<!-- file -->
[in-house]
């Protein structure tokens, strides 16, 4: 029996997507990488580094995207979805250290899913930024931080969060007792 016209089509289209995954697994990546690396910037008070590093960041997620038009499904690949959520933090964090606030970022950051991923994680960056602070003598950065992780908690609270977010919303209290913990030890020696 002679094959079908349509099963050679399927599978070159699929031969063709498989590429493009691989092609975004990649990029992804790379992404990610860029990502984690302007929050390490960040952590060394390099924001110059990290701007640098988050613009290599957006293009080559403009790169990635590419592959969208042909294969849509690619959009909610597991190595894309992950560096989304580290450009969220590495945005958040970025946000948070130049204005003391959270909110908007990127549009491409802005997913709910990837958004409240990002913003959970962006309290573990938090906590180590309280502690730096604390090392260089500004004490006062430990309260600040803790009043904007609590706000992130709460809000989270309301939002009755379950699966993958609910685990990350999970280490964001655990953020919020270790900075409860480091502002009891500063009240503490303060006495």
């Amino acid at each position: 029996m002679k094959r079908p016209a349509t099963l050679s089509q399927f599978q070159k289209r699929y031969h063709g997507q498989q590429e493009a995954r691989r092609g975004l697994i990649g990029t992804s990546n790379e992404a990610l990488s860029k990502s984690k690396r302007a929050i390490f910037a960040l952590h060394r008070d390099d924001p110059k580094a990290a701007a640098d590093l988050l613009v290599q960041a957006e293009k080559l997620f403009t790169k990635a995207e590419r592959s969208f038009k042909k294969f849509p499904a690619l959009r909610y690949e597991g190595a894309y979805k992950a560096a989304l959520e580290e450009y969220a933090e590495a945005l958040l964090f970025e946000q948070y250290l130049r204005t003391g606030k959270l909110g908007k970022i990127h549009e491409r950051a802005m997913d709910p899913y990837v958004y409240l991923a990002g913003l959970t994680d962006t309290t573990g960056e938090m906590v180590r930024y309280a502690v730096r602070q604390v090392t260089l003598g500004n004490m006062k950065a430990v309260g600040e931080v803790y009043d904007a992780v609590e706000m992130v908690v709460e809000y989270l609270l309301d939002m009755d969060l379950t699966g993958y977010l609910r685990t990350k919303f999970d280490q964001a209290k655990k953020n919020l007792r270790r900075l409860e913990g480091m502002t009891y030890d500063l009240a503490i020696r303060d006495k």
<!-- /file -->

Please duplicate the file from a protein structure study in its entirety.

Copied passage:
[in-house]
């Protein structure tokens, strides 16, 4: 029996997507990488580094995207979805250290899913930024931080969060007792 016209089509289209995954697994990546690396910037008070590093960041997620038009499904690949959520933090964090606030970022950051991923994680960056602070003598950065992780908690609270977010919303209290913990030890020696 002679094959079908349509099963050679399927599978070159699929031969063709498989590429493009691989092609975004990649990029992804790379992404990610860029990502984690302007929050390490960040952590060394390099924001110059990290701007640098988050613009290599957006293009080559403009790169990635590419592959969208042909294969849509690619959009909610597991190595894309992950560096989304580290450009969220590495945005958040970025946000948070130049204005003391959270909110908007990127549009491409802005997913709910990837958004409240990002913003959970962006309290573990938090906590180590309280502690730096604390090392260089500004004490006062430990309260600040803790009043904007609590706000992130709460809000989270309301939002009755379950699966993958609910685990990350999970280490964001655990953020919020270790900075409860480091502002009891500063009240503490303060006495």
């Amino acid at each position: 029996m002679k094959r079908p016209a349509t099963l050679s089509q399927f599978q070159k289209r699929y031969h063709g997507q498989q590429e493009a995954r691989r092609g975004l697994i990649g990029t992804s990546n790379e992404a990610l990488s860029k990502s984690k690396r302007a929050i390490f910037a960040l952590h060394r008070d390099d924001p110059k580094a990290a701007a640098d590093l988050l613009v290599q960041a957006e293009k080559l997620f403009t790169k990635a995207e590419r592959s969208f038009k042909k294969f849509p499904a690619l959009r909610y690949e597991g190595a894309y979805k992950a560096a989304l959520e580290e450009y969220a933090e590495a945005l958040l964090f970025e946000q948070y250290l130049r204005t003391g606030k959270l909110g908007k970022i990127h549009e491409r950051a802005m997913d709910p899913y990837v958004y409240l991923a990002g913003l959970t994680d962006t309290t573990g960056e938090m906590v180590r930024y309280a502690v730096r602070q604390v090392t260089l003598g500004n004490m006062k950065a430990v309260g600040e931080v803790y009043d904007a992780v609590e706000m992130v908690v709460e809000y989270l609270l309301d939002m009755d969060l379950t699966g993958y977010l609910r685990t990350k919303f999970d280490q964001a209290k655990k953020n919020l007792r270790r900075l409860e913990g480091m502002t009891y030890d500063l009240a503490i020696r303060d006495k």